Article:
The center of mass of the solar system is pretty close to non-accelerating. The solar system is of course orbiting the galaxy, but this acceleration is fairly small, about 2×10-10 m/s2. Couple this origin with a non-rotating set of axes and you have a fairly good approximation of an inertial frame.

So, what is a non-rotating set of axes? A frame that rotates with the Earth's daily rotation is a rotating frame, obviously. Frames such as this can be quite useful. For example, meteorologists use an Earth-centered, Earth-fixed frame to model the weather. Astronomers use a horizon-based system with the origin at the center of a telescope to aim a telescope. The remote stars will appear to be moving in such a frame. Is this motion "real"? In the sense that you observe it, yes. All reference frames are equally valid in the sense that one can write the equations of motion for some object in any frame. In the sense that even the closest star is moving at about 10,000 times the speed of light and accelerating at about 200,000 m/s2 in such a frame, not really. There is no reason to think that the Earth's daily rotation has any measurable impact on the behavior of the remote stars. The same goes for the Earth's annual orbit about the Sun, and the solar system's orbit about the galaxy. This is particularly true for stars that are very, very far away such as extra-galactic quasars.

The remote stars give a clue as to what constitutes a non-rotating frame. A simple way to look to find one : Pick a set of axes in which these remote stars are not moving. (Actually, this is not that simple a task; it keeps hordes of graduate students perpetually busy.) One way to pick a set of axes is to pick a plane. Pick a normal to that plane as one axis. Now pick another axis that lies on the plane. The third axis is the cross product of the two already chosen. Two obvious planes are the Earth's equatorial plane and the Earth's orbital plane. The first choice leads to equatorial reference frames; the latter to ecliptic frames.

14. Aug 17, 2009

### chemisttree

Re: I can't understand why the sun moves across the ecliptic :(

I assume that the sun is observed at the same time during the day? Say, noon? If that's the case, you should compare the length of the day with the rotational period of the earth and know they are not equal. The solar rate of movement across the sky is not the same as the sideral rate. Sideral rate = 23 hours, 56 minutes, 4.1 seconds. Solar rate = ~24 hours. That difference is how much more daylight we enjoy due to the length the earth moves in it's orbit about the sun each day.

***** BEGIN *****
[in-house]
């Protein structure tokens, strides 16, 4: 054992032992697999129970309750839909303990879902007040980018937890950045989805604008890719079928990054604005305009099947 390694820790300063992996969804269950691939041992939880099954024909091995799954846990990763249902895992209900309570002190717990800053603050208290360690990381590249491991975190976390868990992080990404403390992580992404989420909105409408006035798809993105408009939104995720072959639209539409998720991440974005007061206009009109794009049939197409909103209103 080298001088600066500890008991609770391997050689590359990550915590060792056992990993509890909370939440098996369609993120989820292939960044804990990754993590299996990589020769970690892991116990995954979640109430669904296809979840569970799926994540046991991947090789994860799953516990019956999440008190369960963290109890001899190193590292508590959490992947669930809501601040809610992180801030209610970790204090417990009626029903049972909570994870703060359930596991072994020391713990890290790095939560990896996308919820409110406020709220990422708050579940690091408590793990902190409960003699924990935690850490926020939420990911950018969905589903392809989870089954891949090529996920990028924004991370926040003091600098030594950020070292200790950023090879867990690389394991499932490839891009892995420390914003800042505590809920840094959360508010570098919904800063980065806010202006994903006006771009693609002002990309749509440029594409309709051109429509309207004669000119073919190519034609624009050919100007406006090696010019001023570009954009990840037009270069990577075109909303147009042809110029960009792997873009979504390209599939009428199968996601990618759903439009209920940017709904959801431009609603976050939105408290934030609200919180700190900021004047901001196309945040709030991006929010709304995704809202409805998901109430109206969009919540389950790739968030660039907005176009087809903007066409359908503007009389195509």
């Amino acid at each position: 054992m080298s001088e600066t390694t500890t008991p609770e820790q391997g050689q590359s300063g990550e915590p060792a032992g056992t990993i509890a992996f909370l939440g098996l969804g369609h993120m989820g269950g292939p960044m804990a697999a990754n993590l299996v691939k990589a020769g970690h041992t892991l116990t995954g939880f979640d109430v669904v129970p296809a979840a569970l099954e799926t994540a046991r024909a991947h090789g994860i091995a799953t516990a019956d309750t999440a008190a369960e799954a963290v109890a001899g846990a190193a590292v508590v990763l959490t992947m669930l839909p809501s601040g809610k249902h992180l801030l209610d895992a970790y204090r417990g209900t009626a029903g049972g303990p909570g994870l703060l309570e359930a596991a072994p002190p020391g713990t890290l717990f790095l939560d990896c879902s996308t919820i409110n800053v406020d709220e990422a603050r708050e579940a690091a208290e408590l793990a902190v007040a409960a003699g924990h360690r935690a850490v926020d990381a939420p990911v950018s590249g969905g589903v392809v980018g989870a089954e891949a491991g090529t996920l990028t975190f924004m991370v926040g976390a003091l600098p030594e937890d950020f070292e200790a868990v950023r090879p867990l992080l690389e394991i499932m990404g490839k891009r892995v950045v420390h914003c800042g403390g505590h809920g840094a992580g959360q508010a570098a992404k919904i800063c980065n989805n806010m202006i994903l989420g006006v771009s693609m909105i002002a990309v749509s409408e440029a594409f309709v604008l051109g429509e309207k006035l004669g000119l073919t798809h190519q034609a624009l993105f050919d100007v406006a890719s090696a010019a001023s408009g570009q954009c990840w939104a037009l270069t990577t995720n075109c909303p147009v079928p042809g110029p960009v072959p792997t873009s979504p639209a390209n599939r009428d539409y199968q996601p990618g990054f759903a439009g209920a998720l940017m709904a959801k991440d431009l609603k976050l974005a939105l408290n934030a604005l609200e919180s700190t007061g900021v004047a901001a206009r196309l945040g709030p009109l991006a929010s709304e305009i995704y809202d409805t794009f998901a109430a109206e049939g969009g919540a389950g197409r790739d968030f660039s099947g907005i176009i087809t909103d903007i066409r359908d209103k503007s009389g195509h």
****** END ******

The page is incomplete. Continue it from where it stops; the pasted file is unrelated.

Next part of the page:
But why would the sun's east-west position (horizontal?) change throughout the year. Noon is defined as the midpoint between dawn and dusk but that's not how we set our clocks. But you can see that if you look at the dawn-dusk midpoint, real noon should vary and only be the same at the two equinoxes. So why isn't the day clock symmetrical about the dawn and dusk time interval... why isn't noon exactly between these two times every day? Look again at your simulation set at a slower speed. Notice how the shadow's angle relative to lines of longitude changes throughout the year.

Last edited: Aug 17, 2009
15. Aug 17, 2009

### Staff: Mentor

Re: I can't understand why the sun moves across the ecliptic :(

I don't think anyone picked-up on this before:
You're contradicting yourself here. If the sun and earth are tethered to a stick, then both of them are rotating as the earth revolves around the sun. Then, the sun stays in the same place to an observer on earth and the zodiacs rotate across the sky.

If you consider the earth to not rotate as it goes around the sun, then the zodiacs stay fixed and the sun moves around the earth.

I think you're going to need to follow the earlier suggestion and walk circles around a piece of furniture to confirm this. You could also tape pictures of the zodiacs to the walls to observe while walking around the piece of furniture.

16. Aug 18, 2009

### Wattever

Re: I can't understand why the sun moves across the ecliptic :(

Yes, obviously I realize that-- I explicitly said "due to the rotation of the earth about its axis" in the second paragraph, which was a reply to integral and negitron. The first paragraph was a reply to D H. Two different situations.

Anyway, I got it. The problem was just that by "the sun moves across the ecliptic" (which I'd encountered numerously) I understood that the azimuth position of the sun changes, which now I know does not.